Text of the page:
The supplied feed, leftovers and waste were considered to determine the average daily feed intake (ADFI). Animals were weighed at the beginning and end of each phase to establish the average daily gain (ADG). Feed conversion was obtained from the ratio between ADFI and ADG. Digestible lysine consumption (DLC) was obtained from the ADFI considering the lysine concentration in the diet. Based on DLC, the authors determined the lysine use efficiency for weight gain (LUEG), which was calculated by considering the weight gain obtained per gram of digestible lysine intake during the experiment. After the finishing phase, backfat thickness (BFT), loin depth (LD) and ribeye area (REA) of pigs were measured. For this, the Aloka ultrasound equipment (SSD-500 model) and a linear transducer of 3.5 MHz (UST 5011 model) with accuracy of 92.1%, were used according to Souza's (2011) methodology. The measurements were taken at 6.5 cm from the midline on the left side of the animal around the last rib (P2 point).The final weights of the piglets in the growth, consumption and feed conversion phases were used as covariates to analyse the performance of piglets in the finishing phase in these same parameters.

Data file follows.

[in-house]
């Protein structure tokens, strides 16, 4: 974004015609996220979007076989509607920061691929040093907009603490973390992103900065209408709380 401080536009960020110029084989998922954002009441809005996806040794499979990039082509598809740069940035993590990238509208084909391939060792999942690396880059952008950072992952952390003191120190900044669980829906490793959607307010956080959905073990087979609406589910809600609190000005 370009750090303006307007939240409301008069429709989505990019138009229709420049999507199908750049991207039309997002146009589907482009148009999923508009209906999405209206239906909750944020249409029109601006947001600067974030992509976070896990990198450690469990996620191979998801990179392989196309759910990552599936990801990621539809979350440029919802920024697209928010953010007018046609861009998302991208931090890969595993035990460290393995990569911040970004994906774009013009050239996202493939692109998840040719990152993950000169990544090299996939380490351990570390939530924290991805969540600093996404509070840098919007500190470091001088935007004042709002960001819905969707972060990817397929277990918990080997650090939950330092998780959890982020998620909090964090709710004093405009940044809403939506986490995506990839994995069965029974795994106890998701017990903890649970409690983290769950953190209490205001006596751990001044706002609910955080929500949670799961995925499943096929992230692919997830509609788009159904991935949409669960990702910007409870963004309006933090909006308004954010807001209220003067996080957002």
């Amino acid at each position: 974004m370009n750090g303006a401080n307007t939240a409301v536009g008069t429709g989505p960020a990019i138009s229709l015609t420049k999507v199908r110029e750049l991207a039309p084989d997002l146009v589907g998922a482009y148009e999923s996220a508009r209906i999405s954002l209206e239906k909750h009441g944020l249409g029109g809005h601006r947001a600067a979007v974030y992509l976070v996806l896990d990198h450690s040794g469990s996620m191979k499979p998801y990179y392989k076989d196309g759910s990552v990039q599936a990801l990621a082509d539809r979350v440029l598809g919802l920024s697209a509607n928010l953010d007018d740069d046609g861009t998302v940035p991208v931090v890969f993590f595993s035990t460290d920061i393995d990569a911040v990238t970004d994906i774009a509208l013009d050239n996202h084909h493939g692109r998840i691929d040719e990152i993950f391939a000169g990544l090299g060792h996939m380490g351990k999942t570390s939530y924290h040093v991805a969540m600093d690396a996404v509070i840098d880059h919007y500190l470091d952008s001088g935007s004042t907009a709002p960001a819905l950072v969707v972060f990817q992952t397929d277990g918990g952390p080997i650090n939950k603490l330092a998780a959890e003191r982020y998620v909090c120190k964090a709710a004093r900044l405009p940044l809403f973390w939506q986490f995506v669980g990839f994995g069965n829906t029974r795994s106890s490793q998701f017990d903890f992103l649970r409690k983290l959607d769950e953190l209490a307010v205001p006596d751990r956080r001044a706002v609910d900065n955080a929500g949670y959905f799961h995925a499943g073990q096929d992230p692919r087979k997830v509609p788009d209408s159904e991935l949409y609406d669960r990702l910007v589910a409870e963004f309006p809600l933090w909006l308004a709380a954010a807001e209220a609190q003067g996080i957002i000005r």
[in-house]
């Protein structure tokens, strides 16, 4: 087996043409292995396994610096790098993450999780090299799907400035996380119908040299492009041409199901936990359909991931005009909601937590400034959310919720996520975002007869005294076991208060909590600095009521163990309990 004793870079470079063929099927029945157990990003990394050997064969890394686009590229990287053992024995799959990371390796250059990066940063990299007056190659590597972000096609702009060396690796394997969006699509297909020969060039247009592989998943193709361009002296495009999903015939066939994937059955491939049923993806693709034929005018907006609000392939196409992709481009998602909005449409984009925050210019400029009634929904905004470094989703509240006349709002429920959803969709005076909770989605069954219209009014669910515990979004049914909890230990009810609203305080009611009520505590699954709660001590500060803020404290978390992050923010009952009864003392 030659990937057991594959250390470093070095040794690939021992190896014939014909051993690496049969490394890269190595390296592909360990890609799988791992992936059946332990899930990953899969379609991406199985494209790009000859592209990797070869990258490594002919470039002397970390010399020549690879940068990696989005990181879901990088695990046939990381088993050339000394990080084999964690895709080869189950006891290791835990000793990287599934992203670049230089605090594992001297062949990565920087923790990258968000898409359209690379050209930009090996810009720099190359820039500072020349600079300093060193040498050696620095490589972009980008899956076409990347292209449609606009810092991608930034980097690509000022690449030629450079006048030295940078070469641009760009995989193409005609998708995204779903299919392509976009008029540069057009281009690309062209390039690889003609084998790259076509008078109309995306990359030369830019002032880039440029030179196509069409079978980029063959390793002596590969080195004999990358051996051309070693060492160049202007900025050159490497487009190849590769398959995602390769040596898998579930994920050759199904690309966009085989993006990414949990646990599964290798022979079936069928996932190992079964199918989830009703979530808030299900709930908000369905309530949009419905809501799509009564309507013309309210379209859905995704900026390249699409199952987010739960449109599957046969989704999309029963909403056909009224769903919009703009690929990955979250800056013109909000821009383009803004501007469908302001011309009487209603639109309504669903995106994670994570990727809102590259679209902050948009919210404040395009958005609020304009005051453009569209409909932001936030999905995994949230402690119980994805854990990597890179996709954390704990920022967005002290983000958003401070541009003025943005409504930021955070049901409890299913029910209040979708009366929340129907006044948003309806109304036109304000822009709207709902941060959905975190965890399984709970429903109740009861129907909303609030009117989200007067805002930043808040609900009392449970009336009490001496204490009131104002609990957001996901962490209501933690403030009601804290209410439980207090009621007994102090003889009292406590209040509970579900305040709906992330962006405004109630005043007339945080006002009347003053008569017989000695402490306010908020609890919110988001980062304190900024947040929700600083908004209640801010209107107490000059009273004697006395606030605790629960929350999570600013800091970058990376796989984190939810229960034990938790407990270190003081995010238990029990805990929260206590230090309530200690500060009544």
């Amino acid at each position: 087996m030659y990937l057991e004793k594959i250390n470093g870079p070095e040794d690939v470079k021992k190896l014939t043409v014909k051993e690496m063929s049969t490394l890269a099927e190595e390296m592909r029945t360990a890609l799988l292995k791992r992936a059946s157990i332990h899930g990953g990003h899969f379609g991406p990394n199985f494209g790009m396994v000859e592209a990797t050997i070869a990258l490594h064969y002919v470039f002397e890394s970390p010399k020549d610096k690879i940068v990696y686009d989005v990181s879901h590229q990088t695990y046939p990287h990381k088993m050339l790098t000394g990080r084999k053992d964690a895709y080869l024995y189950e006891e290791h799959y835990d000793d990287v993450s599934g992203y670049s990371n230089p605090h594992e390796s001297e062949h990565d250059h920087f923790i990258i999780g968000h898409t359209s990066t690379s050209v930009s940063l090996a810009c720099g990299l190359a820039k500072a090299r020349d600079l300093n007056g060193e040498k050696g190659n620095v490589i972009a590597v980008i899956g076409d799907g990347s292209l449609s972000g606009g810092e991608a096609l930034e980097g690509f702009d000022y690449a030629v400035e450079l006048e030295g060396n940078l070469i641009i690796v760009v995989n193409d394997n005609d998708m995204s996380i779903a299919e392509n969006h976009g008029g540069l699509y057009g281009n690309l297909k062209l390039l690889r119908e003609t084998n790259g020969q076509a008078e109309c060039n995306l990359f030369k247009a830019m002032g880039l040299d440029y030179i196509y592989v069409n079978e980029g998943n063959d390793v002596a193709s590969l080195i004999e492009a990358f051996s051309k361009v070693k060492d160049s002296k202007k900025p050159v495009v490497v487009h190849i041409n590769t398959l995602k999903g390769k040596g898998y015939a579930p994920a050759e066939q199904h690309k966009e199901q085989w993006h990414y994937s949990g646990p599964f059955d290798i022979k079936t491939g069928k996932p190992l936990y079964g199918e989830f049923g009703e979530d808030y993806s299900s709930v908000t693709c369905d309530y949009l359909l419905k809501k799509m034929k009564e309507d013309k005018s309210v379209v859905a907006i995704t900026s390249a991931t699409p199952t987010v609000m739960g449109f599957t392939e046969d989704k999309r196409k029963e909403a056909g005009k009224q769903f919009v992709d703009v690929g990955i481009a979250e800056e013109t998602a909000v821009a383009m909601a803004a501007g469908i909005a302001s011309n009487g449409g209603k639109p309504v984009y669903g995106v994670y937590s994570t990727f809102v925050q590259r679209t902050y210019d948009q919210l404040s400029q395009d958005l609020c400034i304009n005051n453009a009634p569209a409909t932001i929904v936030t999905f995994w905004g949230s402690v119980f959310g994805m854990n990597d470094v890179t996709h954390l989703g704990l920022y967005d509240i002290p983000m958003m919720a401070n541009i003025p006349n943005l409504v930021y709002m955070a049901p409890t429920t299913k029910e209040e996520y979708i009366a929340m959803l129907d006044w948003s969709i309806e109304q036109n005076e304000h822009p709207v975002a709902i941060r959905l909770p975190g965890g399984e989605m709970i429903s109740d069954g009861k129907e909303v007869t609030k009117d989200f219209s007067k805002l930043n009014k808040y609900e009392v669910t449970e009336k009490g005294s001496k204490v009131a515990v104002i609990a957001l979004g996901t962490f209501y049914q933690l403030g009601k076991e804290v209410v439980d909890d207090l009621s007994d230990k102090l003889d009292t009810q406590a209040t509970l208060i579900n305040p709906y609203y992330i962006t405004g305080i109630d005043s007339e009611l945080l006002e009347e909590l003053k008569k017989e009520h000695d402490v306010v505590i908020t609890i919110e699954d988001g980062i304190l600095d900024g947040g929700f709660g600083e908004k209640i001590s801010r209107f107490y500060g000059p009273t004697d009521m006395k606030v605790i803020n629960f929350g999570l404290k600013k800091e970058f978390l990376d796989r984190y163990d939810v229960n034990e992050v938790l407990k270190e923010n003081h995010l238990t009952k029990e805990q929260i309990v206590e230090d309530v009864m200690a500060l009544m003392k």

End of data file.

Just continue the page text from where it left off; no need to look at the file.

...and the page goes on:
At the end of the experimental period, animals were subjected to 12 hours fasting, and then weighed. All animals were moved to a commercial slaughterhouse and slaughtered by electrical stunning and bleeding. Subsequently, the carcass was scalded, dehaired, cleaned and opened for evisceration. At the end of the slaughter line, carcasses were weighed to determine the hot carcass weight (HCW) and hot carcass yield (HCY). Carcasses were divided along the middle and weighed. For carcass traits, HCY, length (CL), hot HCW, and the pH at 45 minutes (pH45min) were evaluated. The organs (heart, lungs, liver, kidneys, and spleen) were washed and hung for 15 minutes in the shade to drain water and blood for subsequently weighing.

The data obtained from parameters, blood analyses, performance and carcass traits were tested to verify normality by the Lilliefors test. Then, the data were submitted to analysis of variance by F test at 5% probability, using SAS (SAS System, Cary, NC, 2000). Once significance had been verified, the authors used the Tukey test at 5% probability. The final weight of the growing phase was used as a covariate for the finishing phase.

 

Results